As influencer marketing has seen immense growth in the past couple of years, the Federal Trade Commission has stepped in to define guidelines for how influencers and brands should disclose their partnerships.
The first move came in August 2016, when the FTC specified how sponsored posts should be disclosed—using shortcut hashtags like #spon and #sp didn’t make the cut.
This past April, the FTC sent out more than 90 letters to influencers and marketers reminding them to clearly disclose their relationships with brands on social media. This was the first time the FTC had reached out directly to educate influencers themselves on the guidelines.
Since then, there have been a variety of different methods created by social platforms and used by influencers to disclose their relationship.
For example, Instagram and Facebook introduced branded content tools where influencers can tag the brand that is sponsoring them.
By doing this, social platforms are actively trying to help guide influencers to specifically disclose the partnerships and comply with guidelines. However, the FTC still finds those measures too subtle to fully disclose the partnership, despite their popularity with influencers.
Most recently, the commission settled its first-ever complaint against social media influencers for not disclosing their relationships with brands.
So, what can influencers do to avoid problems with the FTC? Let’s explore how influencers can continue to create meaningful content on social that doesn’t ruin a personal brand, but keeps influencers’ posts within the FTC guidelines.
Use the right hashtags—this is a must
Understanding which hashtags fit into FTC guidelines and which don’t is paramount for complying with these guidelines.
Using #ad is perhaps the clearest and shortest way to disclose a partnership at only three characters. Inputting #paid is a close second with only five characters. These are also the two preferred hashtags for the FTC, while other popular choices such as #partner are frowned upon.
While many brands and influencers have found character counts to be a difficulty in disclosing collaborations, these two preferred hashtags also happen to be the shortest, so this can no longer be an excuse to disregard disclosures.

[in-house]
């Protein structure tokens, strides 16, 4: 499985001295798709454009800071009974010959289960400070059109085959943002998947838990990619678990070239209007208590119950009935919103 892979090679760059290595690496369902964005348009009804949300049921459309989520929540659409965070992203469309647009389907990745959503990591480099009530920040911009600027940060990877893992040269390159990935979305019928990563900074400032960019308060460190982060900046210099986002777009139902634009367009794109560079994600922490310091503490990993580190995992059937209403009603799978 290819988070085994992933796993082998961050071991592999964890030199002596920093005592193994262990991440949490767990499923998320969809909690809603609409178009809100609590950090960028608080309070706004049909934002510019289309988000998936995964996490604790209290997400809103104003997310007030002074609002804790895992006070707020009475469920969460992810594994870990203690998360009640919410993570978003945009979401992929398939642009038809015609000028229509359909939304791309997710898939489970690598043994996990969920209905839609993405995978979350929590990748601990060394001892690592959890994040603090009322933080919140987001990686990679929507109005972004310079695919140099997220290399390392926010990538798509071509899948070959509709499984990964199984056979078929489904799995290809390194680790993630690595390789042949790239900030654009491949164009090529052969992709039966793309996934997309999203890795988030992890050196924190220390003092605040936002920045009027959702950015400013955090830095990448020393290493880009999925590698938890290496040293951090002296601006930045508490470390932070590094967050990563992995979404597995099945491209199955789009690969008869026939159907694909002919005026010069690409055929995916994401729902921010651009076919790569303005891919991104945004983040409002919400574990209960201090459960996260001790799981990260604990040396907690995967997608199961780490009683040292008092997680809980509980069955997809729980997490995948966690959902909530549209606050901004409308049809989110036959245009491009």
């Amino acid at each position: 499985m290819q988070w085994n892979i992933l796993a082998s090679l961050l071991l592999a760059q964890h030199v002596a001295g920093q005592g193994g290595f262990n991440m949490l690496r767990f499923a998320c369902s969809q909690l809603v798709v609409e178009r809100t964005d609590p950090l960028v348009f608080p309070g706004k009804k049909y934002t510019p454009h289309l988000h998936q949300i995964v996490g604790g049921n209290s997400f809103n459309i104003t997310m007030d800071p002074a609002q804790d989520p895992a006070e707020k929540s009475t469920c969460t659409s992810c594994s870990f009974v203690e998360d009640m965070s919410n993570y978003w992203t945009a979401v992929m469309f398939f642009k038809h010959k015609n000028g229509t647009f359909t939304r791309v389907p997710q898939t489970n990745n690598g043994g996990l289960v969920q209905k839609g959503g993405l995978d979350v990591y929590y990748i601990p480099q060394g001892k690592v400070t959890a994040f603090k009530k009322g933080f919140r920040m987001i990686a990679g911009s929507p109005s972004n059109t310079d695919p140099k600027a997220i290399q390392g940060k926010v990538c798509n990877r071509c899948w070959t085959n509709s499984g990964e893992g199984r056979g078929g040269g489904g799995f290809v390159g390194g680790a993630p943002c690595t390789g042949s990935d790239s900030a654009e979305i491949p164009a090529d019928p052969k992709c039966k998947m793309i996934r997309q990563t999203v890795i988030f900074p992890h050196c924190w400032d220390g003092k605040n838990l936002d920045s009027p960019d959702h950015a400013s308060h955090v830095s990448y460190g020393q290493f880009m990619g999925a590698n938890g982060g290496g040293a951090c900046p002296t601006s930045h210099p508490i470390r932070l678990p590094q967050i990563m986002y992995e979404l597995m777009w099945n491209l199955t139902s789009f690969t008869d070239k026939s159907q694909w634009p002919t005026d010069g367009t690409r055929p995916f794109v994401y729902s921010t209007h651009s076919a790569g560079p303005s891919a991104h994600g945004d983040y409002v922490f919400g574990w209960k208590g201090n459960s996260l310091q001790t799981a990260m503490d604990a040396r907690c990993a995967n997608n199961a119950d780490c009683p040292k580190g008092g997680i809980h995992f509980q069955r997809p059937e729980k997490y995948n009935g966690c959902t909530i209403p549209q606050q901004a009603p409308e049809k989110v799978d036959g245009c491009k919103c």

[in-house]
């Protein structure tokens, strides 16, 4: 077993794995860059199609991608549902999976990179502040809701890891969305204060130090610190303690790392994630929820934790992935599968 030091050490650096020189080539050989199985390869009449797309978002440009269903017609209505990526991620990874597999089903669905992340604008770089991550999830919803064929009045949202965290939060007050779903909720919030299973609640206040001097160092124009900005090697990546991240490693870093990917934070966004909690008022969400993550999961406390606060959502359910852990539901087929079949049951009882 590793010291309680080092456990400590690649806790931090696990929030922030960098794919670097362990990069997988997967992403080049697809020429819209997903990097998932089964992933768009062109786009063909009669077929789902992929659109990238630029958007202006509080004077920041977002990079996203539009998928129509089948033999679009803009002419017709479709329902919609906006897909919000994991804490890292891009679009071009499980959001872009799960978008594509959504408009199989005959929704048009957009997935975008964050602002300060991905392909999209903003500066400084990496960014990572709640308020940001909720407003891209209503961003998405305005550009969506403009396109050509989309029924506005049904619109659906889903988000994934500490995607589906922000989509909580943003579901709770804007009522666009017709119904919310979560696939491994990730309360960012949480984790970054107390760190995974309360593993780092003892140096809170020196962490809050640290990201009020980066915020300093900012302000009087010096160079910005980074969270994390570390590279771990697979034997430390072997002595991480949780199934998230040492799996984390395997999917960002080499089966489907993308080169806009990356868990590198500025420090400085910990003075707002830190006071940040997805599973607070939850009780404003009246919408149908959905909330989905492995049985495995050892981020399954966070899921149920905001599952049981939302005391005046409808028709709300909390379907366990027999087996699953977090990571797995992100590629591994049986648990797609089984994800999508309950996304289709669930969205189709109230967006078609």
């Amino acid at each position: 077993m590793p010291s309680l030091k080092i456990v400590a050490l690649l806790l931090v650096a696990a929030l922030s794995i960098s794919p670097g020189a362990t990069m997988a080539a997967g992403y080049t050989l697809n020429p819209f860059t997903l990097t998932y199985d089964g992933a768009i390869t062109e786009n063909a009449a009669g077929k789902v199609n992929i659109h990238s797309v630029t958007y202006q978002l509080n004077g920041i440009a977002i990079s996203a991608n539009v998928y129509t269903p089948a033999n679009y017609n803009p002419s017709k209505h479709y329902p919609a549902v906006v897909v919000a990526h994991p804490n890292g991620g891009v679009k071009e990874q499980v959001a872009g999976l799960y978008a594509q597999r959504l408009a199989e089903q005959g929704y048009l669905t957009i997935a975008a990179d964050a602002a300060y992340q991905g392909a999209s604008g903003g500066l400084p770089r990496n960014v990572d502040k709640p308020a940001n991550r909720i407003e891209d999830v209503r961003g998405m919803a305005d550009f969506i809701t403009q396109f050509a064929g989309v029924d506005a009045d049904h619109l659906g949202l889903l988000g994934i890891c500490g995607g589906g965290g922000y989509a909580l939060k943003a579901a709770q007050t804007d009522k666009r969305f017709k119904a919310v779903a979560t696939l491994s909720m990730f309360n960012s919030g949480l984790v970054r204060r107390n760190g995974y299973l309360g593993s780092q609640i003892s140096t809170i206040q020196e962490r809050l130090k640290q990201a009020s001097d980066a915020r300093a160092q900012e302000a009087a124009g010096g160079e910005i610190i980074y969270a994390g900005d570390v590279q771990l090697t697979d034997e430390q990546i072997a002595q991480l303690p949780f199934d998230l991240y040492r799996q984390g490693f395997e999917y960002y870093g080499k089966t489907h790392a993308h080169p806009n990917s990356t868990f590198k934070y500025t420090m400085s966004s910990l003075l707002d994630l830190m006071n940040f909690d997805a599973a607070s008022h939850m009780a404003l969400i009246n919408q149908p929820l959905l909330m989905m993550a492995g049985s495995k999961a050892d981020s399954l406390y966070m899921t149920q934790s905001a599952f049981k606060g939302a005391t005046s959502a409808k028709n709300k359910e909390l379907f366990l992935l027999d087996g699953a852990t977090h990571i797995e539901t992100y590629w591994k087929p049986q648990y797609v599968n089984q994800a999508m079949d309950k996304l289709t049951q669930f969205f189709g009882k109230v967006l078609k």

Another reason why influencers and brands sometimes shy away from these hashtag disclosures is due to the misconception that it will put off their followers. However, according to research from Activate by Bloglovin’, 69 percent of females are not bothered at all by #ad, proving that there is really little reason to avoid this disclosure.
The simple use of one hashtag is enough to help influencers and brands avoid any trouble with the FTC and be transparent with their followers.
Now that the basics are out of the way, let’s delve into how to best incorporate hashtags into social posts.
Consider hashtag placement carefully
While influencers may be used to leveraging a multitude of hashtags to ensure that their content is discovered on social platforms, it can also be construed as hiding disclosure if the hashtag is buried among dozens of other hashtags, and the FTC has made it clear that it wants the disclosure to be very transparent to readers.
In order to ensure that the placement of the disclosure aligns with said guidelines, consider different placements on different platforms.
While a quick #ad at the end of a tweet might be enough to show the disclosure, placing the hashtag after the “more” section on Facebook or Instagram doesn’t have the same effect. The same goes for blog posts, where disclosure in the form of a sentence (rather than a hashtag) makes more sense.
Quick guide to disclosure by platform
To best explain how to incorporate disclosures into different social platforms, I’ve outlined suggestions below:
- Instagram: Make sure to put your disclosure prior to the “more” section. Instagram slideshows and Stories are both popular ways to showcase your content. Make sure to use the swipe-up capability to help your followers find products—just make sure you use a disclosure on the story.
- Blog: Make sure to disclose with a “this post is sponsored by” X brand at the top of the post.
- Twitter: Input #ad anywhere in the tweet—it only takes up three characters.
- Facebook: You can now tag brands that are sponsoring your post. Otherwise be sure to use #paid or #ad in a visible part of the post. Facebook Live is a great way to show your personality, while still emphasizing the partnership.
While it may seem like one disclosure versus another doesn’t make a difference, in the eyes of the FTC, that’s just not true. The most important thing to remember when thinking about disclosing a collaboration or partnership is that these guidelines are all for the benefit of the followers and consumers, to stay honest and authentic.